Build something a little smaller, a little less grand. Do you really need 4 beds when 3 will do? You can add that swimming pool later, so leave it out of the contract. No need to go crazy with a big, western-style kitchen if your Thai partner does all the cooking outside. Maybe you don’t need hardwood flooring in absolutely every room? We went through this process. We chopped out the pool and put hardwood flooring in 3 rooms. Will it affect our enjoyment? Not one bit. We will add that pool at a later date. We will have wooden flooring in the main living room, and for most of the time anyway, we will be outside or under zone 2!

The other area you can cut costs is where you can do some of the work yourself. So, in our contract, we cut out the kitchen fabrication and fitting, because I knew I could do that myself later on. That can be a massive saving, and that’s just one area. Same goes for dressing rooms / fitted wardrobes, if you are a handyman. We will also landscape and plant the garden, making another big saving.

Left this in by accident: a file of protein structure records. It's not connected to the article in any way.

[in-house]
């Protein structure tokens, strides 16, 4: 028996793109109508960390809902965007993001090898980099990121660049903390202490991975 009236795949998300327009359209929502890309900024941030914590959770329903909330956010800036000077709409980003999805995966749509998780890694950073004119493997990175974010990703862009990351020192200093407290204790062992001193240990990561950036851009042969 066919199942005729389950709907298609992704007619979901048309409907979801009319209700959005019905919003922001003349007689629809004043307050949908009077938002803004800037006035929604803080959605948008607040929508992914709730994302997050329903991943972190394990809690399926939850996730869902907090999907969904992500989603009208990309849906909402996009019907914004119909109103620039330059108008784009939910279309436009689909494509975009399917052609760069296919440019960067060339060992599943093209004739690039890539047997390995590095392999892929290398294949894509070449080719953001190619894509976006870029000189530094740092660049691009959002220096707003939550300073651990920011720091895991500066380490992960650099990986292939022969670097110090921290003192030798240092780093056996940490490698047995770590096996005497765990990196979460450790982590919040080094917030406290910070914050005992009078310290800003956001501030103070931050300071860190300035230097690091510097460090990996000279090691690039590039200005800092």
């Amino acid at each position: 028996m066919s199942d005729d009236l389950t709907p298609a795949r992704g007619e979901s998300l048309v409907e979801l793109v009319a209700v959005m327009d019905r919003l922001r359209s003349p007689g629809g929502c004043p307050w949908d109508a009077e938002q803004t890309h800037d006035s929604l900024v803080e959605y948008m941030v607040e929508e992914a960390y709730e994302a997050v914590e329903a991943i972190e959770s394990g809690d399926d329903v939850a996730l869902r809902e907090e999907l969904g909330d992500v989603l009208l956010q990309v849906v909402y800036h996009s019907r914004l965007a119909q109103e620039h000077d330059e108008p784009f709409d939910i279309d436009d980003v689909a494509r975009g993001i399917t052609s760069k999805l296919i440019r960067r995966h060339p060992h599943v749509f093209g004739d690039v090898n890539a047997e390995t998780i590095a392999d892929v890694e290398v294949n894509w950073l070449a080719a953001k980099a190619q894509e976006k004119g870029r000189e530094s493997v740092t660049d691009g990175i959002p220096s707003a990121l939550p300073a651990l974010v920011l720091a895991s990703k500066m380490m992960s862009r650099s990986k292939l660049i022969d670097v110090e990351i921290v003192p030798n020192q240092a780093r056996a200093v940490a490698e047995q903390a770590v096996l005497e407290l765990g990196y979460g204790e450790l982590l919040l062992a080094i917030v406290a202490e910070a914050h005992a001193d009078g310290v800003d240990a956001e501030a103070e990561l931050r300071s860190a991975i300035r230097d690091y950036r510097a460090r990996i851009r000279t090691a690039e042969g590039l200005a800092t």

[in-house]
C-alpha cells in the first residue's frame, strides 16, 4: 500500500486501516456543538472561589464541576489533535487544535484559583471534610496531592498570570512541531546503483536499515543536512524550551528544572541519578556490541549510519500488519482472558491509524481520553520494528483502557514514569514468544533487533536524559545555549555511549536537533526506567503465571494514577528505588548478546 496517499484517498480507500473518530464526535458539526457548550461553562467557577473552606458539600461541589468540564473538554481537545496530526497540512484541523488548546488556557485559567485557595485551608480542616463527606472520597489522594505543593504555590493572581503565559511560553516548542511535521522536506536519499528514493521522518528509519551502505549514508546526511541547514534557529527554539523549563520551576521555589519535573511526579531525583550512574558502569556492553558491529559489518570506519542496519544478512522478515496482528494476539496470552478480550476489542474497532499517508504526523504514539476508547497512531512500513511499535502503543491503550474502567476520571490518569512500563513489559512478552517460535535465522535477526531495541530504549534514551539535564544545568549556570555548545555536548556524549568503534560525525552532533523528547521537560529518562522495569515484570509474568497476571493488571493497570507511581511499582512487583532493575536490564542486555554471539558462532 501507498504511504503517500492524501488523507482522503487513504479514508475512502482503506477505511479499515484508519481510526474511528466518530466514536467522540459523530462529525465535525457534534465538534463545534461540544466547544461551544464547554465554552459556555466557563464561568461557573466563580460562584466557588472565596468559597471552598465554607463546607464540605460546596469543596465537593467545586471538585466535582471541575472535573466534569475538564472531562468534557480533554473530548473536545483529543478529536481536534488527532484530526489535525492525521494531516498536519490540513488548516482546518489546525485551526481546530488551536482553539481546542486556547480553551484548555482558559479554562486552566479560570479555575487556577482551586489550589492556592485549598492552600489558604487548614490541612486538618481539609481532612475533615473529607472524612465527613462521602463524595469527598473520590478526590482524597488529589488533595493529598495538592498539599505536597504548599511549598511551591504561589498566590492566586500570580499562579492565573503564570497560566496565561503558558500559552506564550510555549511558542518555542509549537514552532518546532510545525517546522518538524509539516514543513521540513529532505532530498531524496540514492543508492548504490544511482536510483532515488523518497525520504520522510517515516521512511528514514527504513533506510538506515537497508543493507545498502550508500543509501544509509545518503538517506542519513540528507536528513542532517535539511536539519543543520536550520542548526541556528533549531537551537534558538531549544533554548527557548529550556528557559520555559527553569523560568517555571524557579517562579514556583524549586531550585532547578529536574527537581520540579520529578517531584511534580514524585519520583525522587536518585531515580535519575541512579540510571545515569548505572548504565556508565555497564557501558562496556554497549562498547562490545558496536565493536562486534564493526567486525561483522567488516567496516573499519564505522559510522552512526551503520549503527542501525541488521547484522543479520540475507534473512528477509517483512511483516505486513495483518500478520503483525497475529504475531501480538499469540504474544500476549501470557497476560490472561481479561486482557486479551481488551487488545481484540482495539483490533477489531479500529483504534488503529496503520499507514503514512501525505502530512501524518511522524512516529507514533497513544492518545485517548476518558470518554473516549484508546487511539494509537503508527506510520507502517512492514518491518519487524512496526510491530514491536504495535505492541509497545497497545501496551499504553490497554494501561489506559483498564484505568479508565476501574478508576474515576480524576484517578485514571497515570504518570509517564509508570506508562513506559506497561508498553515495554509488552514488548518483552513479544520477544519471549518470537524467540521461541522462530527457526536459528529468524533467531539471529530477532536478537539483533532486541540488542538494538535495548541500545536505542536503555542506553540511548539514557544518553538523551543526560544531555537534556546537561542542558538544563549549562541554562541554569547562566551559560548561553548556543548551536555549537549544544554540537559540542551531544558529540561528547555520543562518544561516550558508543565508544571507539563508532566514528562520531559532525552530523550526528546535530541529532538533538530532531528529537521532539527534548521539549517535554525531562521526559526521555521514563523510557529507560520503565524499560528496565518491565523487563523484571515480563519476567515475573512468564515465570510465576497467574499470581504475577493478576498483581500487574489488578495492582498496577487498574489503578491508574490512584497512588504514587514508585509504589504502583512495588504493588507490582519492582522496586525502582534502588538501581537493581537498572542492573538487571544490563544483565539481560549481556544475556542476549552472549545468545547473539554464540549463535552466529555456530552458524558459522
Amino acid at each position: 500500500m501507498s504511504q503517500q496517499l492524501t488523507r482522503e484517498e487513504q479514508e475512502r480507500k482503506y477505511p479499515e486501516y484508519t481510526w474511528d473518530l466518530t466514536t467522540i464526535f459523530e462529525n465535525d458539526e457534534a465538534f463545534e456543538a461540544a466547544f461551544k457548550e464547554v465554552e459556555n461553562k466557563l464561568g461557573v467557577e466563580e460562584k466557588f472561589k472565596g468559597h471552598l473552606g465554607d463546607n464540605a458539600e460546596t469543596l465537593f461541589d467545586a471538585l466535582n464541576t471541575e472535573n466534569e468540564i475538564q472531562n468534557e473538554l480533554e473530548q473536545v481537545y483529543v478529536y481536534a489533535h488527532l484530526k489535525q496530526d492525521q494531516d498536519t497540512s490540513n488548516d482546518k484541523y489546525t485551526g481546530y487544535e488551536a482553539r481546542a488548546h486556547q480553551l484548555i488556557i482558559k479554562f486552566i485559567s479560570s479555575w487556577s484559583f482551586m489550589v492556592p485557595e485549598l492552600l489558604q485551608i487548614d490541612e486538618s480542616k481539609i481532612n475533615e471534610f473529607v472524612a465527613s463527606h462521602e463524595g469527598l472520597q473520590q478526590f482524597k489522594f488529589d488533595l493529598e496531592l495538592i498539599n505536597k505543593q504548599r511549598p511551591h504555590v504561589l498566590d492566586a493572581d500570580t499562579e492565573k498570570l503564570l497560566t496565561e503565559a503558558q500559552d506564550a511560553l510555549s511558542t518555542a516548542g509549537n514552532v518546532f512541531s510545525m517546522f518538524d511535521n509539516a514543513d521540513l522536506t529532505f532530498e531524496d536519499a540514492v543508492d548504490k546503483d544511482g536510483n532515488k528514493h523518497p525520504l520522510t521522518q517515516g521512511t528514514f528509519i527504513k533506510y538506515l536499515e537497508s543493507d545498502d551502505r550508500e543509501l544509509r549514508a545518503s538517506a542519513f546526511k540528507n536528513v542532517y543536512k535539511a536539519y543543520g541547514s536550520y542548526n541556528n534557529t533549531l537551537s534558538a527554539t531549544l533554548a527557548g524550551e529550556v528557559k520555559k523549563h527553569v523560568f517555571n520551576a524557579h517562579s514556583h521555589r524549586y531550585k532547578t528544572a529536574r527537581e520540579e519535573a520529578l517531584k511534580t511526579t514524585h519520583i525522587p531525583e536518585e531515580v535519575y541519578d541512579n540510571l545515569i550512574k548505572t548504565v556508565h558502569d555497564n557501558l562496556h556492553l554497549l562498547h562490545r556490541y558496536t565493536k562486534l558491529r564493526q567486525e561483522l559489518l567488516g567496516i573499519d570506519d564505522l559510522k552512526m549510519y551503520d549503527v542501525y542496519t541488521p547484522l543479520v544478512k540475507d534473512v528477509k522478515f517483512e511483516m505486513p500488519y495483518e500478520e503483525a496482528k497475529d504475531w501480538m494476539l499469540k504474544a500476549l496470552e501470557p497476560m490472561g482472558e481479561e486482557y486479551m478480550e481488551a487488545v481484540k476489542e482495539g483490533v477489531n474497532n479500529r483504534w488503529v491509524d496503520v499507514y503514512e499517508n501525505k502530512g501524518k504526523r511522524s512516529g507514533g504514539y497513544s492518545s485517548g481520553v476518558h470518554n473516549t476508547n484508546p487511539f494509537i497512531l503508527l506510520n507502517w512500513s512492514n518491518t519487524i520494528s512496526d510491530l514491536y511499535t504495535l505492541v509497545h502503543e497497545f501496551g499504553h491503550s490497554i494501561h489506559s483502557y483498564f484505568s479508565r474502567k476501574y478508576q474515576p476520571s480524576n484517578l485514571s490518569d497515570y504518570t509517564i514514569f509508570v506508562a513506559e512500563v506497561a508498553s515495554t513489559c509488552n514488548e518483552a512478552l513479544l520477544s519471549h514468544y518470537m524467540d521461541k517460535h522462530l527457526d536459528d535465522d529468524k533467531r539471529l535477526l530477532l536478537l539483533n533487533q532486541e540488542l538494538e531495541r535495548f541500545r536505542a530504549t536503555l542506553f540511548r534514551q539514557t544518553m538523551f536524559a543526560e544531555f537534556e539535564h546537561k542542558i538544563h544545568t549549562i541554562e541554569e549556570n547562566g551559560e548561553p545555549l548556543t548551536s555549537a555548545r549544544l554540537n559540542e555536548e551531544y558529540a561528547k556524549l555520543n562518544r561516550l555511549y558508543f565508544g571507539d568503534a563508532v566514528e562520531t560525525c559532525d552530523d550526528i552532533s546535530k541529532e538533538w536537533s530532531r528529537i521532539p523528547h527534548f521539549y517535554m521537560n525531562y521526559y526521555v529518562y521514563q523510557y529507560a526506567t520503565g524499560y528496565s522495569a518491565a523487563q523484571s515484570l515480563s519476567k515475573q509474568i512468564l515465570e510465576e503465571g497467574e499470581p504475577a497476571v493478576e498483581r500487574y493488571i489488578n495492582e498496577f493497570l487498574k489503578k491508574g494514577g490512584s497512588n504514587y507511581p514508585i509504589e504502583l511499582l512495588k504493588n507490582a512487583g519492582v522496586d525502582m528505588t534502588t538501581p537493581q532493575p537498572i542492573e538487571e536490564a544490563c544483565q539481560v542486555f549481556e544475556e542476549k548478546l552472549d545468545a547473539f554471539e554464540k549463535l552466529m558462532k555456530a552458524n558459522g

Finally, it really helps to have a great builder that you can work with to make it all happen. He needs to be flexible if you want to take on some of the work, and cut parts of the contract value accordingly.

The equipment we use to produce this blog


Not everyone realises the time and effort, plus the equipment requirement needed, to produce blog content! We have had a few requests to know what cameras, software, etc. we use to produce this blog, so here goes…

Still images

All photos were shot using a Canon 5D DSLR, a Canon 7D DSLR, a Canon PowerShot, and a Samsung Galaxy Note Smartphone.

Lenses… just 2. the Canon 70-200mm f2.8 IS III USM and the Sigma 10-20mm, plus of course the phonecam shots

Video footage